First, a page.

It’s important to note that memory allocation limits are not random and are based on factors like the size of the dataset being indexed, the number of nodes in the cluster, and the complexity of the search queries being performed. 

As mentioned earlier, optimizing the query and implementing caching improves performance and saves additional hardware costs. If this doesn’t work, try fine-tuning the memory allocation settings for better performance.

Factors to Consider Before Changing the Default Memory Allocation

Before changing the default memory allocation settings in Elasticsearch, it is important to consider the following:

  1. Available System Resources: The amount of memory that can be allocated to Elasticsearch depends on available system resources. Ensure that the system has enough available memory to accommodate the increased memory allocation without impacting other applications or services running on the system.
  2. Workload: The amount of memory required by Elasticsearch depends on the size of the dataset being indexed, the number of nodes in the cluster, and the complexity of the search queries being performed. 
  3. Performance Metrics: It’s important to monitor performance metrics such as CPU usage, disk I/O, and memory usage to identify trends and potential issues. If performance issues are observed, consider adjusting the memory allocation settings.
  4. Testing: Elasticsearch may be part of a larger application stack that depends on other resources or components. So, before changing memory allocation settings, it’s important to test the changes in a non-production environment to ensure that they do not negatively impact system performance or stability. 

These points can help users make informed decisions about when and how to adjust memory allocation settings in Elasticsearch to optimize performance and stability.

How to Change Heap Memory Allocation

1. Using JVM Options File

The JVM options directory allows users to edit JVM configs. This is the preferred way, especially for production clusters. 

Follow the steps below to change JVM settings:

  • In the Elasticsearch directory, navigate to the config/jvm.options.d directory. Note that depending on the distribution, the folder might be different
  • Enter JVM arguments in the file, initial and max values should be the same to avoid resizing during runtime. 
  • Sample contents inside the file:
  • Here, Xms denotes the initial heap memory allocated during startup and Xmx denotes the maximum heap memory the JVM can utilize. 
  • If needed, users can add comments to the file preceded with “#” for better understanding. Lines that are commented out will not be considered.

2. Using Environment Variables

Environment variables can be used to change JVM settings, but this is recommended for dev or testing purposes only.

ES_JAVA_OPTS is the key that has to be updated

ES_JAVA_OPTS="-Xms2g -Xmx2g" ./bin/elasticsearch

How to Check if Memory Has Changed

Changes will be effective after restarting the node. Users can check the JVM arguments in Elasticsearch logs, these will show updated values. 

JVM arguments in Elasticsearch logs.

That’s it! The node’s heap memory allocation has been changed.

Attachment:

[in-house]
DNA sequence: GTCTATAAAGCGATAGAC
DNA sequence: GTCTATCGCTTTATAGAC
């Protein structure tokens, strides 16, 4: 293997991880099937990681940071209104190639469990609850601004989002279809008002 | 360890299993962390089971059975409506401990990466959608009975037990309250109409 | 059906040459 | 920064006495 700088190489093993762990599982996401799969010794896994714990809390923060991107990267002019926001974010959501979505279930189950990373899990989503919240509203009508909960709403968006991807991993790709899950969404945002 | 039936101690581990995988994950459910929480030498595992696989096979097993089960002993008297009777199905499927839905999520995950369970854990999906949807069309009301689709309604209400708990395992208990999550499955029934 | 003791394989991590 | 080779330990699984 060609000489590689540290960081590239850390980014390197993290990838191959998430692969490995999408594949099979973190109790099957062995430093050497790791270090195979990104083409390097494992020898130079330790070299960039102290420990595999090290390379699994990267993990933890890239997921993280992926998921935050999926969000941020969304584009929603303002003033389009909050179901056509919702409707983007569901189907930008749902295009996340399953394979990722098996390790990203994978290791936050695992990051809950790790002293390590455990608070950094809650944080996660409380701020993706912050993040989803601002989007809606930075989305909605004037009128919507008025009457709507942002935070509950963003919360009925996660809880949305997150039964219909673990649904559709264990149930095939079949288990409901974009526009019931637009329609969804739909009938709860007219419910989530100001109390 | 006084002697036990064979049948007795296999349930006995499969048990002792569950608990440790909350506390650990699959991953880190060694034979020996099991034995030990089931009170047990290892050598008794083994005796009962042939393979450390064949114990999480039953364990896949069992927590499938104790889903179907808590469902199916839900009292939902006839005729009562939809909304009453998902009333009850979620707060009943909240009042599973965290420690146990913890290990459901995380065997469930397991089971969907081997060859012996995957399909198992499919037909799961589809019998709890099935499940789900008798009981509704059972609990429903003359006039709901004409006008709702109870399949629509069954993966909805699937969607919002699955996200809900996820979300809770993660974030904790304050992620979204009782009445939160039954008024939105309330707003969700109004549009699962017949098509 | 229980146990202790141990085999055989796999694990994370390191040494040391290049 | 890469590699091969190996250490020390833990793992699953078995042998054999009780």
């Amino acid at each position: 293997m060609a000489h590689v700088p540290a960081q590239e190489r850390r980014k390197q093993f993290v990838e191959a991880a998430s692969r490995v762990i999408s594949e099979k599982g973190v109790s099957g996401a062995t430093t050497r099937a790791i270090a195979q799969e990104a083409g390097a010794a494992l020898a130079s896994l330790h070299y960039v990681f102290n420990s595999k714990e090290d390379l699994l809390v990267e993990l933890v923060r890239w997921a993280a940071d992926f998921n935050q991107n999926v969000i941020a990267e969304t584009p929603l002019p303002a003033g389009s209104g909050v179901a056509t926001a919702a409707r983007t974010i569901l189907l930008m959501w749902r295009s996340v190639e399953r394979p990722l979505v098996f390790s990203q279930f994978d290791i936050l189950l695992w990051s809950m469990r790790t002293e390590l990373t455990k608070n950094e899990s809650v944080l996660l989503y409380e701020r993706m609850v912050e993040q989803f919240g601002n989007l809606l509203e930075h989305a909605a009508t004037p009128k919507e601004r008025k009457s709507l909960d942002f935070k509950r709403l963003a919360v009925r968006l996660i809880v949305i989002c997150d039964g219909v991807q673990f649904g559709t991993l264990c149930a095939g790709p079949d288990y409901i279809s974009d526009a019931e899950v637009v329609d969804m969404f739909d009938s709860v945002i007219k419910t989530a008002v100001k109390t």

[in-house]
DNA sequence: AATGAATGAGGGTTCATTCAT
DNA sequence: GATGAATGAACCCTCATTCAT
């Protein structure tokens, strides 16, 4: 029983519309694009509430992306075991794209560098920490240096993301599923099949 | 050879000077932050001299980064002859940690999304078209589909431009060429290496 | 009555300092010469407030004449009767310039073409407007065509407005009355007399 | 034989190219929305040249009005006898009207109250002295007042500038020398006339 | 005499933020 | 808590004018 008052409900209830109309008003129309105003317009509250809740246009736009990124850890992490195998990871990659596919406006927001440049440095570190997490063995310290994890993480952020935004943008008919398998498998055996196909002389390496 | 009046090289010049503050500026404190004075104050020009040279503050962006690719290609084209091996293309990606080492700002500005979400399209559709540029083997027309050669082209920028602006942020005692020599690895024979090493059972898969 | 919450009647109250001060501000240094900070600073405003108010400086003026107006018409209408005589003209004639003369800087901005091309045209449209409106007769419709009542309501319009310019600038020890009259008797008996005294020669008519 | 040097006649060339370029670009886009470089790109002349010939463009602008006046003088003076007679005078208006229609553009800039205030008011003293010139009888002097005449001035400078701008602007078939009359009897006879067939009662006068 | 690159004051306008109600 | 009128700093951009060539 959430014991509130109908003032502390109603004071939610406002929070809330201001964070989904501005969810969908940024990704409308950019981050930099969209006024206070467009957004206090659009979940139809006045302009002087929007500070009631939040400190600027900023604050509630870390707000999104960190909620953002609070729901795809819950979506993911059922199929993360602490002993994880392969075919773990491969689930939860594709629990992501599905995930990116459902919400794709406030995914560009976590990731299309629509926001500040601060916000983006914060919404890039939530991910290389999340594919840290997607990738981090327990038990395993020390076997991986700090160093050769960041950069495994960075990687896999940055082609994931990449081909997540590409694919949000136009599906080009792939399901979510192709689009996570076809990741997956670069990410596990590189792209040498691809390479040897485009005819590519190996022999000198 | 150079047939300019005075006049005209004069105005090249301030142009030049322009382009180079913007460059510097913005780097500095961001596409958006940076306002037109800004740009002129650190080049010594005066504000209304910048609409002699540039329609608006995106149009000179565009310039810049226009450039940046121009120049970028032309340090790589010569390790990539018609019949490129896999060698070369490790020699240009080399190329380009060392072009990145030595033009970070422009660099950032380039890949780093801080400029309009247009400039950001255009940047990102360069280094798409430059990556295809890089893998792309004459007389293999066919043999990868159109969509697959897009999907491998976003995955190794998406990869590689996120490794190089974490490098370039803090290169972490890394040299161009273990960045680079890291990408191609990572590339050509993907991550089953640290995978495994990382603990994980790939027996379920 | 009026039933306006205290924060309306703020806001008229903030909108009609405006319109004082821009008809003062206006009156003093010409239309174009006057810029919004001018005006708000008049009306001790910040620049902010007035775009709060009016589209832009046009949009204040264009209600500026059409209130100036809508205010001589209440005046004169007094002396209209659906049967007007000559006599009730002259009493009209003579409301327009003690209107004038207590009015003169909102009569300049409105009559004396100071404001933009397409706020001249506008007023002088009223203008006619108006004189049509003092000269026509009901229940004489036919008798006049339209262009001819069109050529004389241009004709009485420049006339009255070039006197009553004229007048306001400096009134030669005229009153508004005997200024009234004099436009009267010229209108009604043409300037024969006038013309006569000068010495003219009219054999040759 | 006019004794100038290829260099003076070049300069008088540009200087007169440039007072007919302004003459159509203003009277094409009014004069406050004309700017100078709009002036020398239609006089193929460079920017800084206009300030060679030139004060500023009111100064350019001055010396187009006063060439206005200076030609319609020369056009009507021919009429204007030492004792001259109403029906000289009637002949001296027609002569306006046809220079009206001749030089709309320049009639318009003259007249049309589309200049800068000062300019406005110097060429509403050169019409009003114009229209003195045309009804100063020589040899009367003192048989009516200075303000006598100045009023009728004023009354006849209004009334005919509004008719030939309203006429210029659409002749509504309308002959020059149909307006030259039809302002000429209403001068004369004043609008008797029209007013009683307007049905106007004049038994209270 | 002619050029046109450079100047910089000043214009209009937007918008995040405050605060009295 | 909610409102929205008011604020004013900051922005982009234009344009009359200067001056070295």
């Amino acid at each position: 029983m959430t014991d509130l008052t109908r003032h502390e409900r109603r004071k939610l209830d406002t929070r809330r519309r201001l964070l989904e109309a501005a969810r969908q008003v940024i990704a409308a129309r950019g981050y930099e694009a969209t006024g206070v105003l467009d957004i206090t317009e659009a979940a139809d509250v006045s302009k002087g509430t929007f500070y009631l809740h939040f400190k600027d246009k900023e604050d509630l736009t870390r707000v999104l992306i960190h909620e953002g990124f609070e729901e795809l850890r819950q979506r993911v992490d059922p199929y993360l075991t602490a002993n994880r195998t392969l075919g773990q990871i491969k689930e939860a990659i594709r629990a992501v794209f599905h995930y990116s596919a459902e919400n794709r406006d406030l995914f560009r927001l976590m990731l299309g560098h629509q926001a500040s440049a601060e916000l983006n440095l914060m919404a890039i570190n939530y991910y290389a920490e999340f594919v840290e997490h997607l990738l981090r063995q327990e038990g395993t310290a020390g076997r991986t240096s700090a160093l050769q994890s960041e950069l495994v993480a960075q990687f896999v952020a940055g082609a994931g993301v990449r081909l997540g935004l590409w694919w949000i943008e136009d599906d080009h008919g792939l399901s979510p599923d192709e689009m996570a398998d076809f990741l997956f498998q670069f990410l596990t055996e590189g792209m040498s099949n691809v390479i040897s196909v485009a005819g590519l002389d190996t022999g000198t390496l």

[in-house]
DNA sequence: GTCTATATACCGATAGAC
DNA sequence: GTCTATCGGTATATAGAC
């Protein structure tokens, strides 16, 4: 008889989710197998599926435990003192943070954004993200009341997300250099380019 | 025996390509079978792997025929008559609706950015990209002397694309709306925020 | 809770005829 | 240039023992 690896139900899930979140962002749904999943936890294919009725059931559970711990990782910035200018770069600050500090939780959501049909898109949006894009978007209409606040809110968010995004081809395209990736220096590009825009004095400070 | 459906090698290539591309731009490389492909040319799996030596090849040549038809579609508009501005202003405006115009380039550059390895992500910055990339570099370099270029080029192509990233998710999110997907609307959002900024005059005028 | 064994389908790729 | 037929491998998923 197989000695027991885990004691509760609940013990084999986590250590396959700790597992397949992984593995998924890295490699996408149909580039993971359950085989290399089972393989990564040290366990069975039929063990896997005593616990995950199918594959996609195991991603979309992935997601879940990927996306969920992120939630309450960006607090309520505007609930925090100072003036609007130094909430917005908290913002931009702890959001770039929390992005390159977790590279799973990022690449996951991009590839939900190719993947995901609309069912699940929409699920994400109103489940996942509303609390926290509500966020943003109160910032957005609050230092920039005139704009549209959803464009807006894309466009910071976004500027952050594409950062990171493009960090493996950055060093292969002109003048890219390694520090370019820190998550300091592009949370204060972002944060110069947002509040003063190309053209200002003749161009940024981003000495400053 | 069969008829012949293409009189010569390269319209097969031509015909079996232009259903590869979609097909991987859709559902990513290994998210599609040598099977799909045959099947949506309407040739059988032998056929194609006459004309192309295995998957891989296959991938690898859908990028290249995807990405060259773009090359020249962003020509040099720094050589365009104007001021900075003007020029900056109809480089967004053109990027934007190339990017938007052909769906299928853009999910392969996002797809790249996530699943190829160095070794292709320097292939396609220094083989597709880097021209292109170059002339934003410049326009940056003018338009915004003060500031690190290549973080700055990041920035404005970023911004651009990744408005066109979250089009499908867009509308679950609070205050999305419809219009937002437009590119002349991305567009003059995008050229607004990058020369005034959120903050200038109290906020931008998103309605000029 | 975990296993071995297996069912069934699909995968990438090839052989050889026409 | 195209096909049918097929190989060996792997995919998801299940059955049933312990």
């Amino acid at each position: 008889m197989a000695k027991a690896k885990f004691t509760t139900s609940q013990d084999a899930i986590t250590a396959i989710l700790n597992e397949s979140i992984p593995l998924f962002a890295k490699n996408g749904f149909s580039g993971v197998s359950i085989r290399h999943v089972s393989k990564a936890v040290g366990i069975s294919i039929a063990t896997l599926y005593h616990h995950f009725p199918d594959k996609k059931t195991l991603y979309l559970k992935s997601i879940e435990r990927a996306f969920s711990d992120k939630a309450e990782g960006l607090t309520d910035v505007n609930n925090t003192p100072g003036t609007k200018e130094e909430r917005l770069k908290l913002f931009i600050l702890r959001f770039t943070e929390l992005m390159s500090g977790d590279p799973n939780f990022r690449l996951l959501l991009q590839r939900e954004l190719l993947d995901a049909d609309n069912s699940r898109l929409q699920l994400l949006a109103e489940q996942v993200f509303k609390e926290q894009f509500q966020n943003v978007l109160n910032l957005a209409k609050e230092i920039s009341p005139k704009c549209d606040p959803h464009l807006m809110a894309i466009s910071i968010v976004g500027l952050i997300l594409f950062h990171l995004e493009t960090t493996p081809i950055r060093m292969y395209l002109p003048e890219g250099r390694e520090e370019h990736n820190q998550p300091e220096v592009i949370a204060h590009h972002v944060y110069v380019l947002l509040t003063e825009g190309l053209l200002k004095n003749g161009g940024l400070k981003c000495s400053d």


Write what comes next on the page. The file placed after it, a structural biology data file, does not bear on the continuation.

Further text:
Heap Memory Allocation Best Practices

Here are some best practices for heap memory allocation in Elasticsearch:

  1. Determine the right amount of heap memory: As mentioned earlier, before allocating memory to Elasticsearch, it’s important to determine the right amount of heap memory needed to support the workload. Consider the size of the dataset being indexed, the number of nodes in the cluster, and the complexity of the search queries being performed. As a general rule, allocate no more than 50% of the available system memory to the JVM heap and no more than 30.5GB.
  2. Monitor memory usage: Regularly monitor heap memory usage to ensure that memory allocation settings are optimized. Use the Elasticsearch monitoring API or third-party monitoring tools to track memory usage, identify trends, and potential issues.
  3. Configure multiple nodes: Using multiple nodes in an Elasticsearch cluster can distribute memory usage across multiple servers, preventing memory contention and improving system performance. It can also improve the availability and fault tolerance of the cluster.
  4. Adjust memory allocation settings: Configure specific memory allocation settings to prevent individual components from consuming too much memory. For example, set limits on the indexing buffer and field data cache (we will review this in detail in the next section) to prevent excessive memory usage by any specific component.
  5. Review documentation: Review these to ensure that memory allocation settings are configured correctly and in line with recommended best practices.

Non-Heap Memory in Java

In Java, the non-heap memory area, also known as the “permanent generation” or “metaspace,” depending on the version of Java being used, is a region of memory used for storing class definitions and metadata about the Java Virtual Machine (JVM) internals.

The size of the non-heap memory area is determined by JVM configuration parameters and can vary based on specific application requirements. The memory usage in the non-heap memory area is generally less than the heap memory area, since it is mainly used for JVM internals, and its size is typically much smaller.

Non-Heap Memory in Elasticsearch

Non-heap memory in Elasticsearch is the amount of memory allocated to the JVM for object storage that is not part of the heap. This includes objects like the JVM metaspace, thread stacks, and interned strings.

Why and When to Change the Non-Heap Memory

Changing the non-heap memory settings in Elasticsearch might be necessary in a few scenarios to optimize the performance and stability of the cluster. Keep in mind that is generally not advised to mess with no-heap memory in Elasticsearch.